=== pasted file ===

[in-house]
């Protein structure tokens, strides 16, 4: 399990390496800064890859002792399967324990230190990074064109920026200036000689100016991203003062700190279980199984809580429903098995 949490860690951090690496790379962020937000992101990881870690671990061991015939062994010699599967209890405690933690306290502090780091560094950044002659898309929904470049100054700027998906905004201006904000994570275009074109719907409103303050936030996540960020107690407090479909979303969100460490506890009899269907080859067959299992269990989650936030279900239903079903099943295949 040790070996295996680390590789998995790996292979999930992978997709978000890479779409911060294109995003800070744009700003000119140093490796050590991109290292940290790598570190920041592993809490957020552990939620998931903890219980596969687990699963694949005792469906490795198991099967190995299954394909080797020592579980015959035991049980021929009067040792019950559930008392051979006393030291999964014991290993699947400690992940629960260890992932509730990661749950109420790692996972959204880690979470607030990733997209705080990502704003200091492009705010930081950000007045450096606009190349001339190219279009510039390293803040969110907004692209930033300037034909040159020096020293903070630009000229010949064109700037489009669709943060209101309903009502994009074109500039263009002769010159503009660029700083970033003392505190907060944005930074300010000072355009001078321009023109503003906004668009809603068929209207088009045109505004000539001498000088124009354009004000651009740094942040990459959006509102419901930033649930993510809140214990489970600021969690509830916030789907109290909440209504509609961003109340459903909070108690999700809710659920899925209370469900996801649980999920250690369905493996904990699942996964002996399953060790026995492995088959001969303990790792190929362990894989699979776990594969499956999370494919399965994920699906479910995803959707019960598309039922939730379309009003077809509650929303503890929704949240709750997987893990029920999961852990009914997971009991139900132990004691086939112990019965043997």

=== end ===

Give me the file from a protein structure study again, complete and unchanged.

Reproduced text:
[in-house]
């Protein structure tokens, strides 16, 4: 399990390496800064890859002792399967324990230190990074064109920026200036000689100016991203003062700190279980199984809580429903098995 949490860690951090690496790379962020937000992101990881870690671990061991015939062994010699599967209890405690933690306290502090780091560094950044002659898309929904470049100054700027998906905004201006904000994570275009074109719907409103303050936030996540960020107690407090479909979303969100460490506890009899269907080859067959299992269990989650936030279900239903079903099943295949 040790070996295996680390590789998995790996292979999930992978997709978000890479779409911060294109995003800070744009700003000119140093490796050590991109290292940290790598570190920041592993809490957020552990939620998931903890219980596969687990699963694949005792469906490795198991099967190995299954394909080797020592579980015959035991049980021929009067040792019950559930008392051979006393030291999964014991290993699947400690992940629960260890992932509730990661749950109420790692996972959204880690979470607030990733997209705080990502704003200091492009705010930081950000007045450096606009190349001339190219279009510039390293803040969110907004692209930033300037034909040159020096020293903070630009000229010949064109700037489009669709943060209101309903009502994009074109500039263009002769010159503009660029700083970033003392505190907060944005930074300010000072355009001078321009023109503003906004668009809603068929209207088009045109505004000539001498000088124009354009004000651009740094942040990459959006509102419901930033649930993510809140214990489970600021969690509830916030789907109290909440209504509609961003109340459903909070108690999700809710659920899925209370469900996801649980999920250690369905493996904990699942996964002996399953060790026995492995088959001969303990790792190929362990894989699979776990594969499956999370494919399965994920699906479910995803959707019960598309039922939730379309009003077809509650929303503890929704949240709750997987893990029920999961852990009914997971009991139900132990004691086939112990019965043997």